### Extreme Intelligence

October 14, 2011

I wrote about the BBC television documentary series, The Ascent of Man, and its companion book, in a previous article (The Western Intellectual Tradition, April 15, 2011). Jacob Bronowski (January 18, 1908 - August 22, 1974), the author of that series, was a British mathematician who spent much of his time writing about science and its history.

The first episode of that thirteen part documentary starts this way.
"Man is a singular creature. He has a set of gifts that make him unique among the animals: so that, unlike them, he is not a figure in the landscape - he is a shaper of the landscape."

Intelligence is one trait that distinguishes humans from other species, but it's apparent to all that the degree of intelligence among people is not uniform. When something is variable, scientists want to affix a number to it, so that the variability can be understood. Lewis Terman, father of the notable electrical engineer, Frederick Terman, was a psychologist who invented the Stanford-Binet IQ test to assign a number to intelligence. I wrote about the Termans in another article (Frederick Terman, July 12, 2011).

The number assigned to intelligence is IQ, or Intelligence Quotient. The quotient label comes from the original definition of intelligence as the ratio of "mental age" to "physical age," the idea being that people learn throughout their lives, and a ten year old who knows as much as a twelve year old is obviously intelligent. This definition has problems, since an IQ of 200 at my age means that my mind is as sharp as that of a 125 year old man. The IQ number is now used statistically, and it no longer follows the quotient rule (see figure).[3]

Idealized Distribution of IQ Scores.

The mean is 100, and the standard deviation is 15.
It can be seen from the curve that IQ scores above 140 are very rare.

(Graph by Alessio Damato, via Wikimedia Commons))

One prominent aspect of the study of intelligence is the nature vs. nurture debate. The debate is about whether general intelligence is mostly genetic. Recent research has shown that the heritability of IQ is about 0.75, which is quite significant, but this heritability seems to express itself only in adulthood.

In 1926, Catharine Cox Miles published a historiometric study that examined the estimated IQ of prominent historical figures, some scientists included.[4] Some of these are tabulated on various Internet sites, and I include a selection in the table, below. Also shown below is an excerpt from her book that prefaces the study that determined that Pascal had an IQ of about 180. I've included three documented IQ values for three twentieth century scientists.[7]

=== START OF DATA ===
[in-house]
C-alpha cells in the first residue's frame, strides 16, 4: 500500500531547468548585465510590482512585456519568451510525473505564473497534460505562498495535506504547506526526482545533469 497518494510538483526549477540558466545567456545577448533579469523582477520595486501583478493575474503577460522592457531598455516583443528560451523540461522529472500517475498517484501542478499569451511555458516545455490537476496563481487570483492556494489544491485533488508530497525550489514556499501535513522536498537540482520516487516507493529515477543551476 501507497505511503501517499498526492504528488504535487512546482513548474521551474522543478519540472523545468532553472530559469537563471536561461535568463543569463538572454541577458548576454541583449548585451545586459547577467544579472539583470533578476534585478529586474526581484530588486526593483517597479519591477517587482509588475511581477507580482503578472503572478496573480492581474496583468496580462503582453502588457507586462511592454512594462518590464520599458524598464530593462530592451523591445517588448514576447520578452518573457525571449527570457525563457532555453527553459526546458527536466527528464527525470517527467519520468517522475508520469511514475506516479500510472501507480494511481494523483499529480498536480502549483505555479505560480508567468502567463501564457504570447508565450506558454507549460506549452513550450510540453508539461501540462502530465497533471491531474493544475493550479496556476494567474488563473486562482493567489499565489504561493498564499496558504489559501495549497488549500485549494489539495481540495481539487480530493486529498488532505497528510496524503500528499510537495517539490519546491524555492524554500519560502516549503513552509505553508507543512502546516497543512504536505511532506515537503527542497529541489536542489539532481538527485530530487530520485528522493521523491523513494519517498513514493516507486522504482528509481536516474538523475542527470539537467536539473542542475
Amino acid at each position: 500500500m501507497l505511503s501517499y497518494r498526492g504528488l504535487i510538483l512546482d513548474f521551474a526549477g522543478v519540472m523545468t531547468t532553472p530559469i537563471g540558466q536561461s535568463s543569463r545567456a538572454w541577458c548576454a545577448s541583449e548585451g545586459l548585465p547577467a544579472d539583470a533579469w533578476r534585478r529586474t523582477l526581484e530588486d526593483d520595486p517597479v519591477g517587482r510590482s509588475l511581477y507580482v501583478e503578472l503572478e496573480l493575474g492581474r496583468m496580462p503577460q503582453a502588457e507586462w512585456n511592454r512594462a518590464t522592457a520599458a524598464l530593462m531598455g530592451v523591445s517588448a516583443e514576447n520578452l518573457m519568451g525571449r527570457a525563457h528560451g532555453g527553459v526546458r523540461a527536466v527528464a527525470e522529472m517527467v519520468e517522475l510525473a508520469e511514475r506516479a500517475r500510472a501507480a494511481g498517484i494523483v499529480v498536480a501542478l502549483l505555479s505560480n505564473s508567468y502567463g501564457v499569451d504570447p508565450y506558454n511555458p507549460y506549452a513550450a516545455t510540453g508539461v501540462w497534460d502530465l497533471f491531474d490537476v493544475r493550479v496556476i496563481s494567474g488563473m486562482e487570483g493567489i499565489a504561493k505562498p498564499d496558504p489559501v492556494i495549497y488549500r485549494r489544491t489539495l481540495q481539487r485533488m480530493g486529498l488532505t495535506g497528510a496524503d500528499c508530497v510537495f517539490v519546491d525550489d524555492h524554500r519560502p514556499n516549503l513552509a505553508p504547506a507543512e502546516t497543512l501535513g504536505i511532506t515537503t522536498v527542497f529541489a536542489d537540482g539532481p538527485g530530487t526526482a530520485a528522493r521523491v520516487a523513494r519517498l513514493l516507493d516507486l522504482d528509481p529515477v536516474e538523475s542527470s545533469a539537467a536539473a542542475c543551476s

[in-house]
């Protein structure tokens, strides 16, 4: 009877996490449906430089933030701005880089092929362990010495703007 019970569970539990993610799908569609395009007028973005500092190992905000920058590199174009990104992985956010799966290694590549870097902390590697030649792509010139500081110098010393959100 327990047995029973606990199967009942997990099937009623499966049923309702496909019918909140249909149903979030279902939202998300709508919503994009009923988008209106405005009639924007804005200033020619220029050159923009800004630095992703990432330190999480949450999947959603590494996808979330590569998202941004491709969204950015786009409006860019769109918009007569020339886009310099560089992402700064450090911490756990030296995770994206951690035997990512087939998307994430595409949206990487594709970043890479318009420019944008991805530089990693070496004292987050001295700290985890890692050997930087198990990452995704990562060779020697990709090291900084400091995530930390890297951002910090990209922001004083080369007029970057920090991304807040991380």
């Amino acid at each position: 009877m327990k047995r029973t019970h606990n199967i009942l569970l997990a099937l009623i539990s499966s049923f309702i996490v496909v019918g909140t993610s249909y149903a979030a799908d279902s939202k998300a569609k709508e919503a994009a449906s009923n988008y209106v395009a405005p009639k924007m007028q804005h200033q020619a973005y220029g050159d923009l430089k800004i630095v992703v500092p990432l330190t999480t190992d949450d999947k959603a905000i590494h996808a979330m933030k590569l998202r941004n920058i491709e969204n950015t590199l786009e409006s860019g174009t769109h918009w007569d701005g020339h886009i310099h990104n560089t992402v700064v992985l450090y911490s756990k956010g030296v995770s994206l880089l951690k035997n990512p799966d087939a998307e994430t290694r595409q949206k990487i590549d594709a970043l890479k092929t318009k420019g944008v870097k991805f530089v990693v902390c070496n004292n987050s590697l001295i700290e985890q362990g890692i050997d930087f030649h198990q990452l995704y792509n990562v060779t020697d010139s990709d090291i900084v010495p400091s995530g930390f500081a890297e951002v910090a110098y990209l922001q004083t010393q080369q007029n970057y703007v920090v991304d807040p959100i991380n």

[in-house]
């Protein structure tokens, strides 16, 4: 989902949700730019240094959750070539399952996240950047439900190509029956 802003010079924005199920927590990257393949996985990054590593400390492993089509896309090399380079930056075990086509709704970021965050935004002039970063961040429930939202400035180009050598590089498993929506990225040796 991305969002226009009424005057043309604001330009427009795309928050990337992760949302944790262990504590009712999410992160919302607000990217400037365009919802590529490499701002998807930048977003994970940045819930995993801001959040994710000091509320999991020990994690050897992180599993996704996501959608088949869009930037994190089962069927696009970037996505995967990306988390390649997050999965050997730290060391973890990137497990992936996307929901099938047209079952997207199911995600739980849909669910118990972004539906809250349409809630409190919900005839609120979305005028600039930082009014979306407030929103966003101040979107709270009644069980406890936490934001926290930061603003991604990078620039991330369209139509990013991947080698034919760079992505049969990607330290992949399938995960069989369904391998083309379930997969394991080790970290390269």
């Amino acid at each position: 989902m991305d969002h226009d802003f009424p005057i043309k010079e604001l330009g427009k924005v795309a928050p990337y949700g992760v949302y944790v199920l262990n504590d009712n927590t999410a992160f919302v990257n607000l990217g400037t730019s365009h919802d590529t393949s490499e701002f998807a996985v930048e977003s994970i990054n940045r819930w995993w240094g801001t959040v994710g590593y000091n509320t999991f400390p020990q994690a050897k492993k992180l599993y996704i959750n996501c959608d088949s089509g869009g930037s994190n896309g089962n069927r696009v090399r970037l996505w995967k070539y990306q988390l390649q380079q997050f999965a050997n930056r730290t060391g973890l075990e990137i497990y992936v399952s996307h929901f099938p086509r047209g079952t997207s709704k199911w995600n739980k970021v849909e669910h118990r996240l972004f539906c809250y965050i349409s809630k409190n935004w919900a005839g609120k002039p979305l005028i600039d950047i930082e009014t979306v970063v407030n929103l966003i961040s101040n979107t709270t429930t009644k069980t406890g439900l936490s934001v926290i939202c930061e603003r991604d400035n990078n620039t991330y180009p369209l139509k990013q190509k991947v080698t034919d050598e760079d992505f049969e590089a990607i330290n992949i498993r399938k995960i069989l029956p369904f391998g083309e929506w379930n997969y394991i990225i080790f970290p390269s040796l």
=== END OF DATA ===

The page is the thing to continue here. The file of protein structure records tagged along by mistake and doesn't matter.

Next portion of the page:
Person Estimated IQ Ref. Leonardo da Vinci 220 [6] Gottfried Wilhelm von Leibniz 205 [5] Francis Galton 200 [6] Blaise Pascal 195 [5] Isaac Newton 190 [6] Pierre Simon de Laplace 190 [6] Galileo Galilei 185 [5] Joseph Louis Lagrange 185 [6] René Descartes 180 [5] Johannes Kepler 175 [6] Sofia Kovalevskaya 170 [5] Linus Pauling 170 [5] Charles Darwin 165 [5] Nicolaus Copernicus 160 [5] Albert Einstein 160 [6] Stephen Hawking 160 [6] William Shockley 129 [7] Richard Feynman 126 [7] James Watson 124 [7]

Excerpt from the Blaise Pascal chapter in Catherine Morris Cox, 'The Early Mental Traits Of Three Hundred Geniuses,' Stanford University Press, 1926, page 690. (Via Google Books).[4]

So, a lot of great scientists had an extremely high IQ, but other respectable characters (e.g., Richard Feynman) had an IQ that was high, but not stratospheric. This brings us to the question as to whether IQ above a certain point matters. One idea is that middling high IQ is good, but extreme IQ comes with some emotional baggage that counteracts its beneficial affects.

I'm reminded of the little-known Sean Connery movie, "A Fine Madness" (1966, Irvin Kershner, Director), in which Connery plays a character named Samson Shillitoe.[8] Shillitoe is a genius poet who suffers from writer's block, and he has anger problems that interfere with his success.

David Brooks writes in his recent book, "The Social Animal,"[9]
"A person with a 150 IQ is in theory much smarter than a person with a 120 IQ, but those additional 30 points produce little measurable benefit when it comes to lifetime success."

To examine this idea that success does not scale with IQ, David Hambrick of Michigan State University and Elizabeth Meinz of Southern Illinois University did a study published in the journal, Current Directions in Psychological Science.[10] Their conclusion: "A high level of intellectual ability puts a person at a measurable advantage – and the higher the better."[11]

Their paper presents evidence that working memory, which is closely related to general intelligence of the type measured by IQ tests, may distinguish between the "good," and the "great." A series of studies by the authors showed that people who were tested to have greater working memory outperformed others at tasks such as piano sight reading. They excelled even when compared against people with extensive experience and knowledge of the task.

Says Hambrick,
"While the specialized knowledge that accumulates through practice is the most important ingredient to reach a very high level of skill, it's not always sufficient... Working memory capacity can still predict performance in complex domains such as music, chess, science, and maybe even in sports that have a substantial mental component such as golf."[11]

One piece of anecdotal evidence known to all seems to support this theory; that is, the general failure of our educational system, no matter how much money we pump into it. Says Hambrick, "for a very long time we have tried and failed to come up with ways to boost people's intelligence."[11] See Ref. 12 for an article about the problem of educating a child with extreme intelligence.[12]

### References:

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